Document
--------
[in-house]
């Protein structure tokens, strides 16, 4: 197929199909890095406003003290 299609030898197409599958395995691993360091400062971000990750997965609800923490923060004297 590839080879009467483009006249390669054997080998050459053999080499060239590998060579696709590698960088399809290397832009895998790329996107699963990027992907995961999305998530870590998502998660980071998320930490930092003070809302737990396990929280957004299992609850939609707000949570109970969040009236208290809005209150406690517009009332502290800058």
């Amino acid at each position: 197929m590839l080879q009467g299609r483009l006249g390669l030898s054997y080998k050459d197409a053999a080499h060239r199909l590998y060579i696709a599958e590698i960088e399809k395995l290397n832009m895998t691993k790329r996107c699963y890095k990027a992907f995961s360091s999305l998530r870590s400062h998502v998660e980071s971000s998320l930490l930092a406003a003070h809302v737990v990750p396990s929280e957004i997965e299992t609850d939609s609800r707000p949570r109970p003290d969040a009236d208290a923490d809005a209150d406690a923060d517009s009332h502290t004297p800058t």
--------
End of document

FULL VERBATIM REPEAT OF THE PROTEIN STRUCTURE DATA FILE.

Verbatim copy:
[in-house]
């Protein structure tokens, strides 16, 4: 197929199909890095406003003290 299609030898197409599958395995691993360091400062971000990750997965609800923490923060004297 590839080879009467483009006249390669054997080998050459053999080499060239590998060579696709590698960088399809290397832009895998790329996107699963990027992907995961999305998530870590998502998660980071998320930490930092003070809302737990396990929280957004299992609850939609707000949570109970969040009236208290809005209150406690517009009332502290800058």
């Amino acid at each position: 197929m590839l080879q009467g299609r483009l006249g390669l030898s054997y080998k050459d197409a053999a080499h060239r199909l590998y060579i696709a599958e590698i960088e399809k395995l290397n832009m895998t691993k790329r996107c699963y890095k990027a992907f995961s360091s999305l998530r870590s400062h998502v998660e980071s971000s998320l930490l930092a406003a003070h809302v737990v990750p396990s929280e957004i997965e299992t609850d939609s609800r707000p949570r109970p003290d969040a009236d208290a923490d809005a209150d406690a923060d517009s009332h502290t004297p800058t």